Oh, Ducati. Must there be so much drama and mystery? From your salad box, to aero, to holeshatters, to rider signings, to offseason development. Someday, perhaps something can be done directly and simply? At Jerez, in blazing heat, with these riders now, we can't really see the work you've done. Paying close attention, it looks positive yet in process. Perhaps shift focus to your Test program now? Look at Dani and Orange go. Try to connect with Dovi more collaboratively and increase his ownership of development. Even Honda has Marc saying this is HIS shite bike. Get Dovi responsibility, let him in on it, incentivize. Let him spend time with Pirro and connect more directly, remove the triangulation and his struggling with you will lessen. Besides, you want him there now. There are structural ways to improve your program further Gigi. Betting that the bike made a big step based on the actual Winter tests. We shall see, but less clearly than elsewhere. Miller looks to continue his trajectory. Zarco sharp up is here to see. Bagnaia and Jack seem the best measure of the Red "longest Winter" gains.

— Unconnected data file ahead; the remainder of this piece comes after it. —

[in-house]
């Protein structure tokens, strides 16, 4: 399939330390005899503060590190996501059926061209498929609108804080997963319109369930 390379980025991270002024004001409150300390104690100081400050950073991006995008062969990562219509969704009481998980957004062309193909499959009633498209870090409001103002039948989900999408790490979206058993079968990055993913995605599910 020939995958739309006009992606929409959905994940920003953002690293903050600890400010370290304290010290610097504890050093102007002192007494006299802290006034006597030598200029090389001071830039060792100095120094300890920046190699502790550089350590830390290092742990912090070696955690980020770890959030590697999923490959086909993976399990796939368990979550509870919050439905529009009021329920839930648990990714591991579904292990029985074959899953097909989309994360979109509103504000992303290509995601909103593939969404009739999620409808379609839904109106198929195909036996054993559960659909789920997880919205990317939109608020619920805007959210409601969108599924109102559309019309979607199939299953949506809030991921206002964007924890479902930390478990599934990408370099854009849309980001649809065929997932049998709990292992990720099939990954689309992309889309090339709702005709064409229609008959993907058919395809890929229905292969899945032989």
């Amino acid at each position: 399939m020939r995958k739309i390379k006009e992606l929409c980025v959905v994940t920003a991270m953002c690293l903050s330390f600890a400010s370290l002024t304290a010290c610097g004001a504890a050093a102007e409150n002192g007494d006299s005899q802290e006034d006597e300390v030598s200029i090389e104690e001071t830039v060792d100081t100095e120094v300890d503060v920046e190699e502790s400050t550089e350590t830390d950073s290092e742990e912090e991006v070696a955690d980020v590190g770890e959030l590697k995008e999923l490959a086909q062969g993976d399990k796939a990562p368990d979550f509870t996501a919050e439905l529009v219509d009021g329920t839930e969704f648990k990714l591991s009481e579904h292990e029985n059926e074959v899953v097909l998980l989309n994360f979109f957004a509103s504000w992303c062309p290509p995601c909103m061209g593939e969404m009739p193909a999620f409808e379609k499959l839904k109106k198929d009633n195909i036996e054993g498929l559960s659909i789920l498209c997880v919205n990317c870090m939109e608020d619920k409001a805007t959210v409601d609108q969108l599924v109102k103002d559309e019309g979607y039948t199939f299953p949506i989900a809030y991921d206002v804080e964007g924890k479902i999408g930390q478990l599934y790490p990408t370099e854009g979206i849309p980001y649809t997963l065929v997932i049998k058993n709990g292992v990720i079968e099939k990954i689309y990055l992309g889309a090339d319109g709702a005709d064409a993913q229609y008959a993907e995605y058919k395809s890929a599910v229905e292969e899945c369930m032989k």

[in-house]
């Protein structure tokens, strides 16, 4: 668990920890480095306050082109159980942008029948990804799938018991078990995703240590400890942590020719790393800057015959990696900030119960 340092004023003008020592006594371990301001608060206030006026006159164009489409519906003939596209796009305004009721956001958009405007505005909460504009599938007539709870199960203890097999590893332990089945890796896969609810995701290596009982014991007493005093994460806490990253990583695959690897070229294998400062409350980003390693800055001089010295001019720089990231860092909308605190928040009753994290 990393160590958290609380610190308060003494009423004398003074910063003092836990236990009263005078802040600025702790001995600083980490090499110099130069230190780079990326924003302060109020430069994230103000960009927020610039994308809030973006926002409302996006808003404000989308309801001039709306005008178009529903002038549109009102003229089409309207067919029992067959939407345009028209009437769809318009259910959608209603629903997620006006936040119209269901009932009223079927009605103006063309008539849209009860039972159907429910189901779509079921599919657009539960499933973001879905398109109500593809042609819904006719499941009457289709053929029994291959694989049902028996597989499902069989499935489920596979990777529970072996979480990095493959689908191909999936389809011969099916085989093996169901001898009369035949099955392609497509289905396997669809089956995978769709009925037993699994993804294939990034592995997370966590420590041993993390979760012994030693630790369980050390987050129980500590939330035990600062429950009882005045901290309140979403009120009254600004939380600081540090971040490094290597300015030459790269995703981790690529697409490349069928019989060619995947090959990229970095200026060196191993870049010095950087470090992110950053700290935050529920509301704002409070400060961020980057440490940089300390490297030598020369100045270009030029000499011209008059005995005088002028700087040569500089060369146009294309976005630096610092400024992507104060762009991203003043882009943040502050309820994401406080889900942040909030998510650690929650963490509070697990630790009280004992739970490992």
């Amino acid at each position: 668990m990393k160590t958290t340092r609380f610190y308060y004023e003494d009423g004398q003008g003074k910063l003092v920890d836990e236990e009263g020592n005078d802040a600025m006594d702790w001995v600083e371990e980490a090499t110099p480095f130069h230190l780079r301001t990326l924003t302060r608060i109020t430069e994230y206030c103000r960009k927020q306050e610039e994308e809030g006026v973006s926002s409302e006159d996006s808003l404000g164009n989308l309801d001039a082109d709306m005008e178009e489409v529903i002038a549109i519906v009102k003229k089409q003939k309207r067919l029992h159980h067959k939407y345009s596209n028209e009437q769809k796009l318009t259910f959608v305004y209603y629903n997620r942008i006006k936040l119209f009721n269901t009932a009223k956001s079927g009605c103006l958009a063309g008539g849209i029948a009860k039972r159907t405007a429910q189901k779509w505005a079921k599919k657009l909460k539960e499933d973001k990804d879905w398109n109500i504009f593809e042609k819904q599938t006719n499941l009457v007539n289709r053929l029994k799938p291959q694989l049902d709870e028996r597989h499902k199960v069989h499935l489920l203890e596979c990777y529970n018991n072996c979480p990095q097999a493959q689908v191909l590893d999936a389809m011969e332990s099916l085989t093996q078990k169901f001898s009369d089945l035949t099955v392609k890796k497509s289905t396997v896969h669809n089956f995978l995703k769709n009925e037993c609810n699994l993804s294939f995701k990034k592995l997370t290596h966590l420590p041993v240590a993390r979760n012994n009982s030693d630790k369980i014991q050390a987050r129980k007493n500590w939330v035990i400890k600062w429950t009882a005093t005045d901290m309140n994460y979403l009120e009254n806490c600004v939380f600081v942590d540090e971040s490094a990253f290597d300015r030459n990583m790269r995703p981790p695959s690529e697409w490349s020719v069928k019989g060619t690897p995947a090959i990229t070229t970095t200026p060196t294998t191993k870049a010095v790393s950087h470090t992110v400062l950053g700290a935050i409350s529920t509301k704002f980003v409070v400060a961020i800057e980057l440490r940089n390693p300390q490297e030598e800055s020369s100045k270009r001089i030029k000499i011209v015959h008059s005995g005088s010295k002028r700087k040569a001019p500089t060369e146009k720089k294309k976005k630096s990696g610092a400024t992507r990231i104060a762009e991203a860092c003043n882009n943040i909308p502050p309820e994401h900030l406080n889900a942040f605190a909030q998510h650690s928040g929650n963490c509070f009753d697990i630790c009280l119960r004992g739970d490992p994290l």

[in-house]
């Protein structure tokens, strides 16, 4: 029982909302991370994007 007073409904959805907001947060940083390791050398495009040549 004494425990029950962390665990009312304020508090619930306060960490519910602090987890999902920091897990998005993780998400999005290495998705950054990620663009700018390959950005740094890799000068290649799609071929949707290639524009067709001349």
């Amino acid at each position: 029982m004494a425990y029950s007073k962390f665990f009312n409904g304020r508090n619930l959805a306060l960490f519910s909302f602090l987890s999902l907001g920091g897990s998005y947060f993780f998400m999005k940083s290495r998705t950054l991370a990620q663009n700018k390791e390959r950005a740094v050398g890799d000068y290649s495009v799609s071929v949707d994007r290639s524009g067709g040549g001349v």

The Honda? It looks bad in the same as 2019. And this means for 2021 too. The rest of the paddock has been gifted. Profit.

The heat and tire sorting is interesting. Strategy will matter Sunday, Q too. The Yamaha will want the rider to Jorge the race out front. TWO riders may, and Marc in company may provide fireworks and very revealing information for us. Cue a Suzuki or two (hooray Mir!) and a Duc. Maybe a surpise guest, esp this first race. The heat may be a factor re the Aprilia motor popping yesterday btw. Still wait and see on that infant bike's reliability.